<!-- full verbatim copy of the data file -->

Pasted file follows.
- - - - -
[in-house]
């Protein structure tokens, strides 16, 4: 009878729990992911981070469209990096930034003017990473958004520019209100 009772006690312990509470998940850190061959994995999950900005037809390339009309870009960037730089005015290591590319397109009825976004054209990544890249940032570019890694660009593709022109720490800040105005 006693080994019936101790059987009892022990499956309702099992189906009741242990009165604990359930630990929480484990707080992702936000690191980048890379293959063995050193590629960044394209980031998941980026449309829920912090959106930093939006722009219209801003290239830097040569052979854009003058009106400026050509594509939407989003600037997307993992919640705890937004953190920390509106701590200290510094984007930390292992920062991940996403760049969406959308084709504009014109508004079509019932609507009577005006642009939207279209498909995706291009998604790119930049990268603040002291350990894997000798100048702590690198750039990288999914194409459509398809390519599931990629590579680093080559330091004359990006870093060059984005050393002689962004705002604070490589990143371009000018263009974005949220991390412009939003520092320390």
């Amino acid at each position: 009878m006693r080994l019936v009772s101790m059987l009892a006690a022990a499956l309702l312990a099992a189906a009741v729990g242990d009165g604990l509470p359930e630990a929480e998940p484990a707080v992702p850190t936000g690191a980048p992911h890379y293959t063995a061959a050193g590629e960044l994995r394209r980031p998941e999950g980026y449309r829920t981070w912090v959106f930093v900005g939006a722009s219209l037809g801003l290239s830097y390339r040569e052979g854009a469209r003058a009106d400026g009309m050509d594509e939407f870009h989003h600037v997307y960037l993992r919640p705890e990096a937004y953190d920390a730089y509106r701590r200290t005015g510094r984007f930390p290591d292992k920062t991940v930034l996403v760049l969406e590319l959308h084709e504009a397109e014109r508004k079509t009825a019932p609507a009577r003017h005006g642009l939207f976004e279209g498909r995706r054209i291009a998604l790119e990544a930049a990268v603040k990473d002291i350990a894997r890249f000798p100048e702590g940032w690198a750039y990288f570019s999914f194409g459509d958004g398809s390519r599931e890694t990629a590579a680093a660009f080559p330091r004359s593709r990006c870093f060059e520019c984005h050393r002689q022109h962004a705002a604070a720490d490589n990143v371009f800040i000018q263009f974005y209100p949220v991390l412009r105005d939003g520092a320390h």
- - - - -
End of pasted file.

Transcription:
[in-house]
């Protein structure tokens, strides 16, 4: 009878729990992911981070469209990096930034003017990473958004520019209100 009772006690312990509470998940850190061959994995999950900005037809390339009309870009960037730089005015290591590319397109009825976004054209990544890249940032570019890694660009593709022109720490800040105005 006693080994019936101790059987009892022990499956309702099992189906009741242990009165604990359930630990929480484990707080992702936000690191980048890379293959063995050193590629960044394209980031998941980026449309829920912090959106930093939006722009219209801003290239830097040569052979854009003058009106400026050509594509939407989003600037997307993992919640705890937004953190920390509106701590200290510094984007930390292992920062991940996403760049969406959308084709504009014109508004079509019932609507009577005006642009939207279209498909995706291009998604790119930049990268603040002291350990894997000798100048702590690198750039990288999914194409459509398809390519599931990629590579680093080559330091004359990006870093060059984005050393002689962004705002604070490589990143371009000018263009974005949220991390412009939003520092320390």
């Amino acid at each position: 009878m006693r080994l019936v009772s101790m059987l009892a006690a022990a499956l309702l312990a099992a189906a009741v729990g242990d009165g604990l509470p359930e630990a929480e998940p484990a707080v992702p850190t936000g690191a980048p992911h890379y293959t063995a061959a050193g590629e960044l994995r394209r980031p998941e999950g980026y449309r829920t981070w912090v959106f930093v900005g939006a722009s219209l037809g801003l290239s830097y390339r040569e052979g854009a469209r003058a009106d400026g009309m050509d594509e939407f870009h989003h600037v997307y960037l993992r919640p705890e990096a937004y953190d920390a730089y509106r701590r200290t005015g510094r984007f930390p290591d292992k920062t991940v930034l996403v760049l969406e590319l959308h084709e504009a397109e014109r508004k079509t009825a019932p609507a009577r003017h005006g642009l939207f976004e279209g498909r995706r054209i291009a998604l790119e990544a930049a990268v603040k990473d002291i350990a894997r890249f000798p100048e702590g940032w690198a750039y990288f570019s999914f194409g459509d958004g398809s390519r599931e890694t990629a590579a680093a660009f080559p330091r004359s593709r990006c870093f060059e520019c984005h050393r002689q022109h962004a705002a604070a720490d490589n990143v371009f800040i000018q263009f974005y209100p949220v991390l412009r105005d939003g520092a320390h």